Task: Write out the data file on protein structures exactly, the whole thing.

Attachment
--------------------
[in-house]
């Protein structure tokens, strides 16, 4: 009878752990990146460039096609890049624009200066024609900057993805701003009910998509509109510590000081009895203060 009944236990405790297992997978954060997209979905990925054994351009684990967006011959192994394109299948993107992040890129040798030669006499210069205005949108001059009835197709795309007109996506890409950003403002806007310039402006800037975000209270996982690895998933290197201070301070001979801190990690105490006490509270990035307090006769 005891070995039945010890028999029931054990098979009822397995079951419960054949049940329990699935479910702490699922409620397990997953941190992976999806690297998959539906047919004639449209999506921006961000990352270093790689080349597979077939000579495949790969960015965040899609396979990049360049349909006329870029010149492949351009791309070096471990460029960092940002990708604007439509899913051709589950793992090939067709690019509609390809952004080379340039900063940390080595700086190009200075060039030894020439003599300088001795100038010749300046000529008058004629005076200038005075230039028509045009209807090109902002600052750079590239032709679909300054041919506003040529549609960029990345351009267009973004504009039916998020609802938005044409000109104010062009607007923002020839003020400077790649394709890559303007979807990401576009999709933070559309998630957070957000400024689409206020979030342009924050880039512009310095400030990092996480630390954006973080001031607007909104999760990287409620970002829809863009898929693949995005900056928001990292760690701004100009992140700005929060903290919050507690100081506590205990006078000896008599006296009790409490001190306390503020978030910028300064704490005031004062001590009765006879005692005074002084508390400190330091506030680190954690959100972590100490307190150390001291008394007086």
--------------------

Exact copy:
[in-house]
């Protein structure tokens, strides 16, 4: 009878752990990146460039096609890049624009200066024609900057993805701003009910998509509109510590000081009895203060 009944236990405790297992997978954060997209979905990925054994351009684990967006011959192994394109299948993107992040890129040798030669006499210069205005949108001059009835197709795309007109996506890409950003403002806007310039402006800037975000209270996982690895998933290197201070301070001979801190990690105490006490509270990035307090006769 005891070995039945010890028999029931054990098979009822397995079951419960054949049940329990699935479910702490699922409620397990997953941190992976999806690297998959539906047919004639449209999506921006961000990352270093790689080349597979077939000579495949790969960015965040899609396979990049360049349909006329870029010149492949351009791309070096471990460029960092940002990708604007439509899913051709589950793992090939067709690019509609390809952004080379340039900063940390080595700086190009200075060039030894020439003599300088001795100038010749300046000529008058004629005076200038005075230039028509045009209807090109902002600052750079590239032709679909300054041919506003040529549609960029990345351009267009973004504009039916998020609802938005044409000109104010062009607007923002020839003020400077790649394709890559303007979807990401576009999709933070559309998630957070957000400024689409206020979030342009924050880039512009310095400030990092996480630390954006973080001031607007909104999760990287409620970002829809863009898929693949995005900056928001990292760690701004100009992140700005929060903290919050507690100081506590205990006078000896008599006296009790409490001190306390503020978030910028300064704490005031004062001590009765006879005692005074002084508390400190330091506030680190954690959100972590100490307190150390001291008394007086």